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Wakehurst Place
Wakehurst Place Mansion, West Sussex, UK - Diliff.jpg
Wakehurst Place house
Type Country house estate
OS grid reference TQ 33950 31418
Area West Sussex
Built 1590
Governing body Royal Botanic Gardens, Kew
Owner National Trust
Listed Building – Grade I
Official name: Wakehurst Place
Designated 28 October 1957
Reference no. 1025764
National Register of Historic Parks and Gardens
Official name: Wakehurst Place
Designated 1 June 1984
Reference no. 1000189
Wakehurst Place gardens1
Trees at Wakehurst Place Garden
Wakehurst Place
Wakehurst Place in June

Wakehurst, previously known as Wakehurst Place, is a house and botanic gardens in West Sussex, England, owned by the National Trust but used and managed by the Royal Botanic Gardens, Kew. It is near Ardingly, West Sussex in the High Weald (grid reference TQ340315), and comprises a late 16th-century mansion, a mainly 20th-century garden and, in a modern building, Kew's Millennium Seed Bank. Visitors are able to see the gardens, the Mansion, and also visit the seed bank. The garden today covers some 2 km2 (490 acres) and includes walled and water gardens, woodland and wetland conservation areas.

RBG Kew has leased the land from the National Trust since 1965 and much has been achieved in this time, from the Millennium Seed Bank project and the creation of the Loder Valley and Francis Rose Nature Reserves to the introduction of the visitor centre, the Seed café and Stables restaurant along with the development of the gardens.

Wakehurst is listed Grade I on the National Heritage List for England, and its gardens are listed Grade II* on the Register of Historic Parks and Gardens.

The stables are listed Grade II* and the South Lodge and gateway is listed Grade II.

History

The mansion was built by Sir Edward Culpeper in 1590. It originally formed a complete courtyard prior to being altered various times, and currently has an E-shaped plan. Wakehurst was bought in 1694 by Dennis Lyddell, comptroller of the Royal Navy treasurer's accounts and briefly MP for Harwich. His son Richard Liddell, Chief Secretary for Ireland and MP for Bossiney, was obliged by financial pressure to pass the estate to his younger brother Charles.

The house was illustrated in Joseph Nash's The Mansions of England in the Olden Time (1839–49).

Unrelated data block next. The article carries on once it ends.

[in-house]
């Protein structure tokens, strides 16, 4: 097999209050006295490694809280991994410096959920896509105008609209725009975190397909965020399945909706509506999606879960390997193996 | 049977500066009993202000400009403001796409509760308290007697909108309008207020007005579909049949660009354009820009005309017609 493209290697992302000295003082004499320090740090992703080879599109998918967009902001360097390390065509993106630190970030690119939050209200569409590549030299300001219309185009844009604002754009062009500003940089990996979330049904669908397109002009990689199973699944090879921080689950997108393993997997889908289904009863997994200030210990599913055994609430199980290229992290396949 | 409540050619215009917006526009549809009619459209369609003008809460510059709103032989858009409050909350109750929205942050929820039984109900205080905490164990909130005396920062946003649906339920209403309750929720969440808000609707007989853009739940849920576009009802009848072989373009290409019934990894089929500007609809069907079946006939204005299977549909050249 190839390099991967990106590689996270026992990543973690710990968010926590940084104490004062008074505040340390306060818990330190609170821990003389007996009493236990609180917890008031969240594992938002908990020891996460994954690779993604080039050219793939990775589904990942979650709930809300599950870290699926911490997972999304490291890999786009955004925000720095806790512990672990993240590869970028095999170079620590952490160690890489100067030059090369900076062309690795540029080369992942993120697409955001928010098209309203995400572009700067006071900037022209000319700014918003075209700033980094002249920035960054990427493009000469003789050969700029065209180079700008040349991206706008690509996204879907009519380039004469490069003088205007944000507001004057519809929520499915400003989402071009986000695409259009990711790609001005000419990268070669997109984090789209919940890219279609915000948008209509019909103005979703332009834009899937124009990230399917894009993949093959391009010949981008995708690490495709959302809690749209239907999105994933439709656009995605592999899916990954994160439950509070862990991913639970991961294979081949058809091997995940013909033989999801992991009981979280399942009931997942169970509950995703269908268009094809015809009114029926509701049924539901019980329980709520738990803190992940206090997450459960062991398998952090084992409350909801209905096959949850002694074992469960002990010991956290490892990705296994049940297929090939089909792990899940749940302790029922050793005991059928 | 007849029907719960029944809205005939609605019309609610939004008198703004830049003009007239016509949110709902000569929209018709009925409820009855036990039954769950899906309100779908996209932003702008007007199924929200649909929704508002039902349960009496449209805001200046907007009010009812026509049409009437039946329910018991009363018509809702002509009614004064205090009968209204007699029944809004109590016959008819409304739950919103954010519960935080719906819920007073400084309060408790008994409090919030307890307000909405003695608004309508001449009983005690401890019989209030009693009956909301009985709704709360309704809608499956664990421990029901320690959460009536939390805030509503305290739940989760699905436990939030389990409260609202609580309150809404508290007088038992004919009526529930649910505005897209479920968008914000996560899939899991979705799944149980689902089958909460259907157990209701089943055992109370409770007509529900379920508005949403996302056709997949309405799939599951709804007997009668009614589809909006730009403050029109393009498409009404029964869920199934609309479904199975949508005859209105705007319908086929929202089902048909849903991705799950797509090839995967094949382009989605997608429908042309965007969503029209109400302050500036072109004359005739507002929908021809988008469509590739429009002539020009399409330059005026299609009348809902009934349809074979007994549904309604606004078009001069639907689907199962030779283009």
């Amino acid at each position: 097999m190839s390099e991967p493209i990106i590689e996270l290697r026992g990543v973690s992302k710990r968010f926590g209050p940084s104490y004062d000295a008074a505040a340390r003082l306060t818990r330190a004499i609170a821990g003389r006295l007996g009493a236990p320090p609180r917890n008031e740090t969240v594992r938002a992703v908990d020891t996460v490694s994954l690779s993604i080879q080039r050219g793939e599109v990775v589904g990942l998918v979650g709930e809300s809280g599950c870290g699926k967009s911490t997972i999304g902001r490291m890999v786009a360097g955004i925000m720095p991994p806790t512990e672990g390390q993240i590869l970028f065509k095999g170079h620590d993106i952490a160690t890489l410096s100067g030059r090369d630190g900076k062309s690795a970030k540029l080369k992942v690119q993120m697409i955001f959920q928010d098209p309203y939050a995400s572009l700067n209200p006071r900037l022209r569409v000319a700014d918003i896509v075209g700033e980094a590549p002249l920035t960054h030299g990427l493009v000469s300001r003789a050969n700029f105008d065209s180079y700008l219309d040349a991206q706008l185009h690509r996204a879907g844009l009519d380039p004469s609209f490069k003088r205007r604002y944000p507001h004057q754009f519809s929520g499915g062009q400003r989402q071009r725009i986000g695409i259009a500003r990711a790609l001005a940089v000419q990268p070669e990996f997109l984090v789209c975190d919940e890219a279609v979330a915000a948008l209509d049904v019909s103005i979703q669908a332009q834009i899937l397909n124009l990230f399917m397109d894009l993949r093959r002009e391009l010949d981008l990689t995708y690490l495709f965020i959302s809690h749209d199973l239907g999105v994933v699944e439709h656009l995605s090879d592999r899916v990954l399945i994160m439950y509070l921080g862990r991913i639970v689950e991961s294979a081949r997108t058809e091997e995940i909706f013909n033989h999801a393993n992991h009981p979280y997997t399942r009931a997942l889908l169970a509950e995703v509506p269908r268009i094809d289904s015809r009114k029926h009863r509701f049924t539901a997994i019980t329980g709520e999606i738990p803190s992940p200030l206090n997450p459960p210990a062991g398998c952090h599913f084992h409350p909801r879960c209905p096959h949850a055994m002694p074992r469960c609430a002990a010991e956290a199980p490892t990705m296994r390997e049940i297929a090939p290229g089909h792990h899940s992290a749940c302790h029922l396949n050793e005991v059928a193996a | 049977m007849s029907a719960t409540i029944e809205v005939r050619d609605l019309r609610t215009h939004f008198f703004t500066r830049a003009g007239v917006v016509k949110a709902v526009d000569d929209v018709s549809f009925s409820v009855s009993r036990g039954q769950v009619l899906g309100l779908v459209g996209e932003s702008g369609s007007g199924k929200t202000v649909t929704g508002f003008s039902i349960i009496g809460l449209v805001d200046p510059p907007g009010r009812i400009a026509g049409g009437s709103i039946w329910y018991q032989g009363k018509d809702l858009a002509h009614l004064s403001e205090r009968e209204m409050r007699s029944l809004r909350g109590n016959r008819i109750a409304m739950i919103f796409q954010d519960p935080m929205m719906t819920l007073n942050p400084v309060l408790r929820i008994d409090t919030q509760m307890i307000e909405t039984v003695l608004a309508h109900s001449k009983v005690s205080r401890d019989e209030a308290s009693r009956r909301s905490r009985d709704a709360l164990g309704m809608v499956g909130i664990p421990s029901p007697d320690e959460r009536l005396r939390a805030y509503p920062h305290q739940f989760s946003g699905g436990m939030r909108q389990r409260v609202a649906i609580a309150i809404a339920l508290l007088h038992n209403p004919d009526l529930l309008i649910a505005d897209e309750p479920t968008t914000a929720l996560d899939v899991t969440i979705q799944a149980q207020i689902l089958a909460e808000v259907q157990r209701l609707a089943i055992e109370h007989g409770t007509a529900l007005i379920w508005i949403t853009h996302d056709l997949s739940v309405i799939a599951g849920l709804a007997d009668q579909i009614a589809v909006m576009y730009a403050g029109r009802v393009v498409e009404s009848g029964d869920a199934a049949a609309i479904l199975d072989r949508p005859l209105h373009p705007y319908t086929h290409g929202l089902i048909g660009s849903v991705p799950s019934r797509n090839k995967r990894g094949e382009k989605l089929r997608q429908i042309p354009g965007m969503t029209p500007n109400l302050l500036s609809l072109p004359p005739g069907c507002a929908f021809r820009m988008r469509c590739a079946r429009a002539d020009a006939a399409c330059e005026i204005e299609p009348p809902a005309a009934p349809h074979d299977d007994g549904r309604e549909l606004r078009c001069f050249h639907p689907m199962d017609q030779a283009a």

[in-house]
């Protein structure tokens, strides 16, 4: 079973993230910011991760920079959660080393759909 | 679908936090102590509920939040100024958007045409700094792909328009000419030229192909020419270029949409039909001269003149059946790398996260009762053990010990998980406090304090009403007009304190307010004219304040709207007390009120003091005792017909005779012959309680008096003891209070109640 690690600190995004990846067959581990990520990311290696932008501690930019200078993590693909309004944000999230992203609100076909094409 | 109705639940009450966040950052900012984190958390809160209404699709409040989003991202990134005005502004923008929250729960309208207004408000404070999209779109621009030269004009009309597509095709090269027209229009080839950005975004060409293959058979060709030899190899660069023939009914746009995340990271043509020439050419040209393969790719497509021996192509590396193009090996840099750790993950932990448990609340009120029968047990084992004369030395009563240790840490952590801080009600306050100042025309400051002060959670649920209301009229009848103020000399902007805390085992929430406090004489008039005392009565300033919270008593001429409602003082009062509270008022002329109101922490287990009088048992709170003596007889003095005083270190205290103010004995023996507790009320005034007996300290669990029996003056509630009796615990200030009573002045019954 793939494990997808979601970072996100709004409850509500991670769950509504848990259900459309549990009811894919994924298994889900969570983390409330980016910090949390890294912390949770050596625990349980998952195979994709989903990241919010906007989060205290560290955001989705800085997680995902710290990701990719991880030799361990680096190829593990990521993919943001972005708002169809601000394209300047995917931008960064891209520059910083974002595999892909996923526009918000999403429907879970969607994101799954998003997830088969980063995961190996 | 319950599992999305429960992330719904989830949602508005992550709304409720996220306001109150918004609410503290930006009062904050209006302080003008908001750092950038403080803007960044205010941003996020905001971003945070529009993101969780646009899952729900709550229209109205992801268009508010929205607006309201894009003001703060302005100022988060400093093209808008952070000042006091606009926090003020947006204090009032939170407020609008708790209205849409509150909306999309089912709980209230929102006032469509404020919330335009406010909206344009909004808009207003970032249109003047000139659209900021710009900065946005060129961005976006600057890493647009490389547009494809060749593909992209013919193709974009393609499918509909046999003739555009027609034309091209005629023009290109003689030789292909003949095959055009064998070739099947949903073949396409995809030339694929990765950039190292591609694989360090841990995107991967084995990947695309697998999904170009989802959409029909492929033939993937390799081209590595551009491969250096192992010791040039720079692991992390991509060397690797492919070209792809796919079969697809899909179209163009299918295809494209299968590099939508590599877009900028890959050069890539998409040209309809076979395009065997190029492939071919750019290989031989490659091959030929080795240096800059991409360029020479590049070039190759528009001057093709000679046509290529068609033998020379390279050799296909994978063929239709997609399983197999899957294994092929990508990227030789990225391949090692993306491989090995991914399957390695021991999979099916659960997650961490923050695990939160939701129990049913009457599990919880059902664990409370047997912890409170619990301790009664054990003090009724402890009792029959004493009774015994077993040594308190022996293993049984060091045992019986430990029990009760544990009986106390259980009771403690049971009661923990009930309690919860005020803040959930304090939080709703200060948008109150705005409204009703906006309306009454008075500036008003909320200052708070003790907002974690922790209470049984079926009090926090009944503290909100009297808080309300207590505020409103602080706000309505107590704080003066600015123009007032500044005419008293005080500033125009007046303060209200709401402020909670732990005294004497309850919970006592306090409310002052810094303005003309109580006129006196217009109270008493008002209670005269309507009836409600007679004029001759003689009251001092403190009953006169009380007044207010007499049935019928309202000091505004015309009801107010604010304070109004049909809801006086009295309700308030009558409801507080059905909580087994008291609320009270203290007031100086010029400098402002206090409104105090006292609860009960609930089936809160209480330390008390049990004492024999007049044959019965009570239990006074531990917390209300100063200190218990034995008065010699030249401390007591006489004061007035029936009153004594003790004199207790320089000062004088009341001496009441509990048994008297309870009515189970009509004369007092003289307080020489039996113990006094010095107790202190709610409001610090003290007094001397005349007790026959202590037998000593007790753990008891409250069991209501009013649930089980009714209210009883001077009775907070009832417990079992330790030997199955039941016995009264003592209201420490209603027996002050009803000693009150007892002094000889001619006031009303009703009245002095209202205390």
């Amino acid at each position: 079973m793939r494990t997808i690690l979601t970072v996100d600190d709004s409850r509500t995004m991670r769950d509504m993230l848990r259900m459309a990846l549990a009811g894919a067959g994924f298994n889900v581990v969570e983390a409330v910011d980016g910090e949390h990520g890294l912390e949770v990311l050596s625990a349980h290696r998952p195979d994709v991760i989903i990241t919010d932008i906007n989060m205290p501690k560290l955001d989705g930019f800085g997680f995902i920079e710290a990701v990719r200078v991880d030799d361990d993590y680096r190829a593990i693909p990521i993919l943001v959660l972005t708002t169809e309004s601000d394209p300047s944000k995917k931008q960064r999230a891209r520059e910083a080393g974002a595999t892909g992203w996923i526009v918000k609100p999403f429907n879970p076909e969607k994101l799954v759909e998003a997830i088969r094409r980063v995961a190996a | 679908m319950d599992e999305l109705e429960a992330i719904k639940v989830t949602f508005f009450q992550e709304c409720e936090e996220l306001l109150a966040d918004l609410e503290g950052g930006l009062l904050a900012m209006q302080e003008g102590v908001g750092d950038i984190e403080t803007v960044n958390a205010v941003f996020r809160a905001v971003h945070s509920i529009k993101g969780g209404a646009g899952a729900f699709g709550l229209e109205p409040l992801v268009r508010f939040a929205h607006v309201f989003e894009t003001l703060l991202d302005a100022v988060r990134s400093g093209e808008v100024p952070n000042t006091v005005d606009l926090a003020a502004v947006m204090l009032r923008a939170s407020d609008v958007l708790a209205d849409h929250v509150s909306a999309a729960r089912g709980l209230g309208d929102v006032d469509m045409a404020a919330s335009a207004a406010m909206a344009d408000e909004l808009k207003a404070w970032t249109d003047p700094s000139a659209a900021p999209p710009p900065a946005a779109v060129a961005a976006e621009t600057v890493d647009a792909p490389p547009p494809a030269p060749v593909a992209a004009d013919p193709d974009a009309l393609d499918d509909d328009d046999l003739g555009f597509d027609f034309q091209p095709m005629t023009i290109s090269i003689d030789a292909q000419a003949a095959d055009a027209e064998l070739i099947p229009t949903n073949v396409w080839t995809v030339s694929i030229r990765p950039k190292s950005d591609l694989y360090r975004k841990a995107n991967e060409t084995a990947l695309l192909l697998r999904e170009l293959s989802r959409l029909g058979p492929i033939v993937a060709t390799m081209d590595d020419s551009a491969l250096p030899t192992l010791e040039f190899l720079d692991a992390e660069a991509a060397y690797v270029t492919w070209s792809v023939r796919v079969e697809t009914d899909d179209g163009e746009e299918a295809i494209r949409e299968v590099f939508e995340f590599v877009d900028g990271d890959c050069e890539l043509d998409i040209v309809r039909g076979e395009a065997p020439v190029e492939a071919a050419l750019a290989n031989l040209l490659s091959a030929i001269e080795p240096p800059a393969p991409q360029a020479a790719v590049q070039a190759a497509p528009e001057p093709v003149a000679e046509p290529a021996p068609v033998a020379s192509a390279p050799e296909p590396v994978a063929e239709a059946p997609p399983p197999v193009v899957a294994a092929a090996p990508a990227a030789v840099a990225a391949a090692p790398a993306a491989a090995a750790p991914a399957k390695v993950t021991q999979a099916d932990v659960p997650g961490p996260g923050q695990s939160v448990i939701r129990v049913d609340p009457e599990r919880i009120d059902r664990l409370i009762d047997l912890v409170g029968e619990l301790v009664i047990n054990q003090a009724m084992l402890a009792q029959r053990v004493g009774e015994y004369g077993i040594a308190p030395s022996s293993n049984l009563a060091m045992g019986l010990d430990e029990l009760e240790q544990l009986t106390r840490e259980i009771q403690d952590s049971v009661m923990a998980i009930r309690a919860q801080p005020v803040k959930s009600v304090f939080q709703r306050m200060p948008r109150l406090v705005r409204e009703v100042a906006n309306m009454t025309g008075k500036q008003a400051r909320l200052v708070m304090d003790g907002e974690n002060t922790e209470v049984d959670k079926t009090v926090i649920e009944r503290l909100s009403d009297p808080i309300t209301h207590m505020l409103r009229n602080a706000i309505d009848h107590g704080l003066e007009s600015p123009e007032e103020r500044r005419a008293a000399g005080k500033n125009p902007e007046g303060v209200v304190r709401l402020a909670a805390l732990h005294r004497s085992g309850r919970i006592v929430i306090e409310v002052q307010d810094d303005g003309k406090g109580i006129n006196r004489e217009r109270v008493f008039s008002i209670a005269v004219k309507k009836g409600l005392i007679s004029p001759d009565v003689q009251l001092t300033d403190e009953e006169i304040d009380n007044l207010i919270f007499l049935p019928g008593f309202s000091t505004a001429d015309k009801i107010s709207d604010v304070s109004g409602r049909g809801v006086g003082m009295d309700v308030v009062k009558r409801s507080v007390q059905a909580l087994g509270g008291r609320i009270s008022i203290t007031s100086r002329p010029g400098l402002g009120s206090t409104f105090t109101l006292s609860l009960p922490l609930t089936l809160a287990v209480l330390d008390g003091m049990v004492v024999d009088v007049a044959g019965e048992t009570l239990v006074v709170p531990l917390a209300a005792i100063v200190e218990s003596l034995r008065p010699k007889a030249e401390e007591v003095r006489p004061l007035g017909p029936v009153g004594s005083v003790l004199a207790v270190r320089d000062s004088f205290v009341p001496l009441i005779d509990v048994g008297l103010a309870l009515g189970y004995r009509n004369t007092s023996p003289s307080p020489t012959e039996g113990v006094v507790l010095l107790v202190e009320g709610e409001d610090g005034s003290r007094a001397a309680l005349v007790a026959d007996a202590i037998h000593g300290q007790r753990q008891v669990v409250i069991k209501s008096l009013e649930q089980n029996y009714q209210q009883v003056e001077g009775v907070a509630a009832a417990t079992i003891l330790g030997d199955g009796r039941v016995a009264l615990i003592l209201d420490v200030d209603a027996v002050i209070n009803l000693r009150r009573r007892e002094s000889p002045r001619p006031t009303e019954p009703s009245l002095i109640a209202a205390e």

The gardens were largely created by Gerald Loder (later Lord Wakehurst) who purchased the estate in 1903 and spent 33 years developing the gardens. He was succeeded by Sir Henry Price, under whose care the Loder plantings matured. Sir Henry left Wakehurst to the nation in 1963 and the Royal Botanic Gardens took up a lease from the National Trust in 1965.

In 1887, American architect Dudley Newton completed a replica of Wakehurst in Newport, Rhode Island, for sportsman and politician James J. Van Alen from plans designed by Charles Eamer Kempe. Salve Regina University purchased the mansion from the Van Alen family in 1972.

National Collections

Wakehurst is home to the National Collections of Betula (birches), Hypericum, Nothofagus (Southern Hemisphere beeches) and Skimmia. The Great Storm of 1987 decimated Loder's plantings, toppling 20,000 trees. Since then, Kew has redesigned the gardens to create a walk through the temperate woodlands of the world.

Millennium Seed Bank

The Wellcome Trust Millennium Building, which houses an international seed bank known as the Millennium Seed Bank (run by Kew, not the National Trust), was opened in 2000. The aim of the Millennium Seed Bank is to collect seeds from all of the UK's native flora and conserve seeds from 25% of the world's flora by 2020, in the hope that this will save species from extinction in the wild.

Nearby, also cared for by Kew, are the Loder Valley Nature Reserve of woodland, meadowland and wetland habitats, and the Francis Rose Reserve, the first devoted to cryptogams (mosses, lichens and ferns).

Christmas tree

Wakehurst is home to the largest growing Christmas tree in England, a giant redwood. The tree stands 35 m (115 ft) tall and is lit with around 1,800 lights from Advent until Twelfth Night. The lightbulbs on the tree were changed in 2006 to energy-saving lightbulbs, so the tree is not as bright as before but uses less energy.

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